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I am using a hibernate sequencegenerator to auto-generate unique values for my primary key column.The sample code is given below.

@Table(name = "REQUEST")
@javax.persistence.SequenceGenerator(name = "REQ_SEQ", sequenceName = "REQUEST_SEQ")
public class Request {
 * Unique id for this request
@GeneratedValue(strategy = GenerationType.SEQUENCE, generator = "REQ_SEQ")
@Column(name = "REQ_ID")
private long requestId;
   //So on

Everything works fine except the fact that the generated values are interleaved. For example it inserts values from 5000 to 5015(15 inserts) and then the 16th insert produces the value as 5100.Then it works fine for a few subsequent inserts and again the problem. I dont have any problem as long as the generated values are unique but just curious to know what could be causing this. FYI, I am using Oracle.

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This is actually not a hibernate related question, but an Oracle DB one. It all depends on how your sequence is created. –  Kurt Du Bois Sep 2 '10 at 6:26
How sure are you that nothing else in the system is using the same sequence? –  Jon Skeet Sep 2 '10 at 6:29
Is this a development server that's being restarted where the breaks happen? Looks like the generator impl is a hilo that's reserving 100 keys at a time in memory. –  Affe Sep 2 '10 at 6:31
@Jon Skeet : The sequence is not being shared.It is being used only by this class. –  chedine Sep 2 '10 at 6:37
@Kurt: I thought it could be a problem with hibernate sequence impl. Looking at gpeche's reply and subsequent googling showed that its actually the behavior of oracle. Re-tagged it. –  chedine Sep 2 '10 at 6:47

2 Answers 2

up vote 9 down vote accepted

Oracle sequences work that way. They only guarantee uniqueness but they do not guarantee consecutive values as it would hamper parallelism.

What they do internally is more or less this: when you request the next value in the sequence, Oracle precomputes a chunk of values (in your case 5000-5099) and puts it in a sequence cache, and then sets seq.nextval = 5100 on disk. But if, due to activity, the db has to discard your chunk of values from the cache, when seq.nextval is accessed the next time, it will take another chunk 5100-5199. That is, Oracle will not even try to save sequence values that have been put into cache.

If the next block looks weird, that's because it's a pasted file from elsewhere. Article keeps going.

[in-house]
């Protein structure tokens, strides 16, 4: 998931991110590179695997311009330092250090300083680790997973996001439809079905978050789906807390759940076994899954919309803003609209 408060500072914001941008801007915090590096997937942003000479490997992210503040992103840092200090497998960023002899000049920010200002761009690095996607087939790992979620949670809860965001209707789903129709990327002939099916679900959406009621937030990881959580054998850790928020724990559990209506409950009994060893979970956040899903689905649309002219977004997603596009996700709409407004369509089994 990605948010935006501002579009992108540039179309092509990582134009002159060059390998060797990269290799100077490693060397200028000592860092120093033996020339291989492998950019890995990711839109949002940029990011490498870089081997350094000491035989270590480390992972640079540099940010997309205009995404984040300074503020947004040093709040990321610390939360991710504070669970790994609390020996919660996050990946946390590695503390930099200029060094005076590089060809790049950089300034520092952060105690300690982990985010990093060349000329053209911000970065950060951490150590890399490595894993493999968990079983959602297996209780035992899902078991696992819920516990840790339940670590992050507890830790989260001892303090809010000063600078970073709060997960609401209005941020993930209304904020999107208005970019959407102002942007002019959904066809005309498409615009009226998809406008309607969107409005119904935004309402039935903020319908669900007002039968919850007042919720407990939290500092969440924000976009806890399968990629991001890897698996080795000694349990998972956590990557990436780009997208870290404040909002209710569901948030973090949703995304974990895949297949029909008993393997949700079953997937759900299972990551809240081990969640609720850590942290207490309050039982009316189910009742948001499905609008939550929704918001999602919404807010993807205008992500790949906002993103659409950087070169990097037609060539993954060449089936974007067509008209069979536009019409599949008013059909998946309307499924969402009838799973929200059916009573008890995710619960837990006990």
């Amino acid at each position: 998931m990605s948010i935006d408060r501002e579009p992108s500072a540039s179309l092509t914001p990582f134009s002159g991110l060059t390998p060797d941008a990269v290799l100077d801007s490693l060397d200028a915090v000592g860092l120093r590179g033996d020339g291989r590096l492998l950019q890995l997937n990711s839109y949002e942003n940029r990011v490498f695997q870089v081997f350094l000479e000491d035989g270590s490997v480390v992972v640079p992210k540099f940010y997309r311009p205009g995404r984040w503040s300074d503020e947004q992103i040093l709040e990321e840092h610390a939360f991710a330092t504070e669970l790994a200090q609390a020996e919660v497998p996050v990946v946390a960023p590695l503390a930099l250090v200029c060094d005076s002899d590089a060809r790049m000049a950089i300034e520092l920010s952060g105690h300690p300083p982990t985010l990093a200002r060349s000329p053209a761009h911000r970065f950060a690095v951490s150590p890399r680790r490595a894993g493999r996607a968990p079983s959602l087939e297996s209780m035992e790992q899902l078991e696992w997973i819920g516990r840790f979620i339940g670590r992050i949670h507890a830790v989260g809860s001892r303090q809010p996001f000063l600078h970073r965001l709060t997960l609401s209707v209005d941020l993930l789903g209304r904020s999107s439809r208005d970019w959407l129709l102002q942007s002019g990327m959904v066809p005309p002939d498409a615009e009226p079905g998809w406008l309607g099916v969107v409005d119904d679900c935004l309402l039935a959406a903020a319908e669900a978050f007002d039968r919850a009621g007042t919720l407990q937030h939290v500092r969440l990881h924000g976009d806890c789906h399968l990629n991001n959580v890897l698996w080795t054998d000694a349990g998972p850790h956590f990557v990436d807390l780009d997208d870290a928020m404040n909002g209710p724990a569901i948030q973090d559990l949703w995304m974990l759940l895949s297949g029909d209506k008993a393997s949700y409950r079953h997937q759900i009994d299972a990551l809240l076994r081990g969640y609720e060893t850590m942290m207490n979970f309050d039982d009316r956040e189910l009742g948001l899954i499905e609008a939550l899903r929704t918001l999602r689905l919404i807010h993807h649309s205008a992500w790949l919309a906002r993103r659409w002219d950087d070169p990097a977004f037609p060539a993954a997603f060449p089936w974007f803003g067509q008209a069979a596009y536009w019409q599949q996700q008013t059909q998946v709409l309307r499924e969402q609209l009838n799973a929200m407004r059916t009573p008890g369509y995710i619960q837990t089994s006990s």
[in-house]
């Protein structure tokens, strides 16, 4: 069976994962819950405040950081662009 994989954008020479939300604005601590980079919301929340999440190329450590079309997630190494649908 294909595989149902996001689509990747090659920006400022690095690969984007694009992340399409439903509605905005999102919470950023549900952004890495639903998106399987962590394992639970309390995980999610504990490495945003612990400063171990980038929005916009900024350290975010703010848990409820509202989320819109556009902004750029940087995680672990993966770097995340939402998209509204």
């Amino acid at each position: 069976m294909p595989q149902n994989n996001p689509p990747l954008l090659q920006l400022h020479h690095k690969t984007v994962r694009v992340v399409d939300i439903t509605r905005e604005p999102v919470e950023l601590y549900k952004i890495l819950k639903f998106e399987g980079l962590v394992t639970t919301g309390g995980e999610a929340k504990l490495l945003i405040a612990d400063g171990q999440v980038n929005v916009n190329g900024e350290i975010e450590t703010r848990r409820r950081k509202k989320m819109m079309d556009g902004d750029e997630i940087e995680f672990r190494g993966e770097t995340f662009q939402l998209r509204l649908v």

The point of this is that the sequence cache is a memory structure that is faster and more parallelizable that the sequence itself, which is an on-disk structure. As we want to scale up, we want to avoid going to disk as much as possible.

You can control chunk size for a given sequence using the CACHE clause in your sequence DDL:

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What would be the optimal chunk size. Would a lower chunk size affect the performance? Thanks for the info. –  chedine Sep 2 '10 at 6:41
@gpeche shouldn't ddl commands be left to JPA to be independent from the DB? –  stacker Sep 2 '10 at 6:54
There is no optimal CACHE size. Smaller CACHE values will affect performance as Oracle has to work with disk/buffer cache more frequently. But the real hit is in parallelism, as getting sequence values from the cache is much more parallelizable than getting them directly from the sequence. The default value for CACHE is 20, which tends to be too low. You would want it at least in the hundreds for a reasonably busy sequence. But, as always, measure first. Also, see… –  gpeche Sep 2 '10 at 7:02
@stacker I thinnk it actually depends on your application. If production environments are going to have DBAs available, I think you should have them do the tuning with ad hoc scripts. This is the case of many enterprise applications. But if the app is going to be deployed "as is", then it should have sensible defaults, and they would fit better as JPA annotations in that case, to make installation as automated and easy as possible. –  gpeche Sep 2 '10 at 7:26
Are you working on RAC? If you inserted yesterday from node A (sequence cache 5600-5650) and today from node B (sequence cache 5500-5550) this would be the case. Oracle has an ORDER clause that forces the sequence to be ordered, with a big hit in parallelization, so the default is NOORDER. On single machine DBs the sequence should be ordered regardless of this setting. –  gpeche Sep 2 '10 at 14:36

From the Oracle doc:

CREATE SEQUENCE customers_seq
  START WITH    1000

The NOCACHE keyword is what you can use if you would like consequential series of IDs. Of course as explained in previous comments, that would limit the sequence throughput and may hinder your application performance.

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